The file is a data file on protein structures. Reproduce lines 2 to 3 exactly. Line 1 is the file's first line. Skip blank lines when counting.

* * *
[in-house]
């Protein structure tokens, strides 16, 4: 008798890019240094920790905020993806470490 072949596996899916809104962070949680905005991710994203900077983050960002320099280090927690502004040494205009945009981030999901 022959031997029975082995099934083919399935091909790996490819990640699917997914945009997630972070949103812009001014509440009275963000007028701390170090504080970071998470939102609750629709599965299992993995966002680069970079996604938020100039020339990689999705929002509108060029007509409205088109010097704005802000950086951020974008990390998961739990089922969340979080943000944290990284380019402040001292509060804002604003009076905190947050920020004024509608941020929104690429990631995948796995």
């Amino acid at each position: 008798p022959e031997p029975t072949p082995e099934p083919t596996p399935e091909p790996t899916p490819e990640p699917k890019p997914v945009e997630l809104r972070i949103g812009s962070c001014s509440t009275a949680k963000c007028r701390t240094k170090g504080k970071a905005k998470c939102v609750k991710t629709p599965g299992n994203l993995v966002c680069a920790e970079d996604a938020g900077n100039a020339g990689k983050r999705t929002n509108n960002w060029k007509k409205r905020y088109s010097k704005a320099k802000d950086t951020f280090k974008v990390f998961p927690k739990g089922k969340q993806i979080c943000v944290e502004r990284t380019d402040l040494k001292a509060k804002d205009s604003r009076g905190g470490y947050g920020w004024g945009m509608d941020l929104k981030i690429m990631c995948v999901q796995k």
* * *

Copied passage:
């Protein structure tokens, strides 16, 4: 008798890019240094920790905020993806470490 072949596996899916809104962070949680905005991710994203900077983050960002320099280090927690502004040494205009945009981030999901 022959031997029975082995099934083919399935091909790996490819990640699917997914945009997630972070949103812009001014509440009275963000007028701390170090504080970071998470939102609750629709599965299992993995966002680069970079996604938020100039020339990689999705929002509108060029007509409205088109010097704005802000950086951020974008990390998961739990089922969340979080943000944290990284380019402040001292509060804002604003009076905190947050920020004024509608941020929104690429990631995948796995």
């Amino acid at each position: 008798p022959e031997p029975t072949p082995e099934p083919t596996p399935e091909p790996t899916p490819e990640p699917k890019p997914v945009e997630l809104r972070i949103g812009s962070c001014s509440t009275a949680k963000c007028r701390t240094k170090g504080k970071a905005k998470c939102v609750k991710t629709p599965g299992n994203l993995v966002c680069a920790e970079d996604a938020g900077n100039a020339g990689k983050r999705t929002n509108n960002w060029k007509k409205r905020y088109s010097k704005a320099k802000d950086t951020f280090k974008v990390f998961p927690k739990g089922k969340q993806i979080c943000v944290e502004r990284t380019d402040l040494k001292a509060k804002d205009s604003r009076g905190g470490y947050g920020w004024g945009m509608d941020l929104k981030i690429m990631c995948v999901q796995k």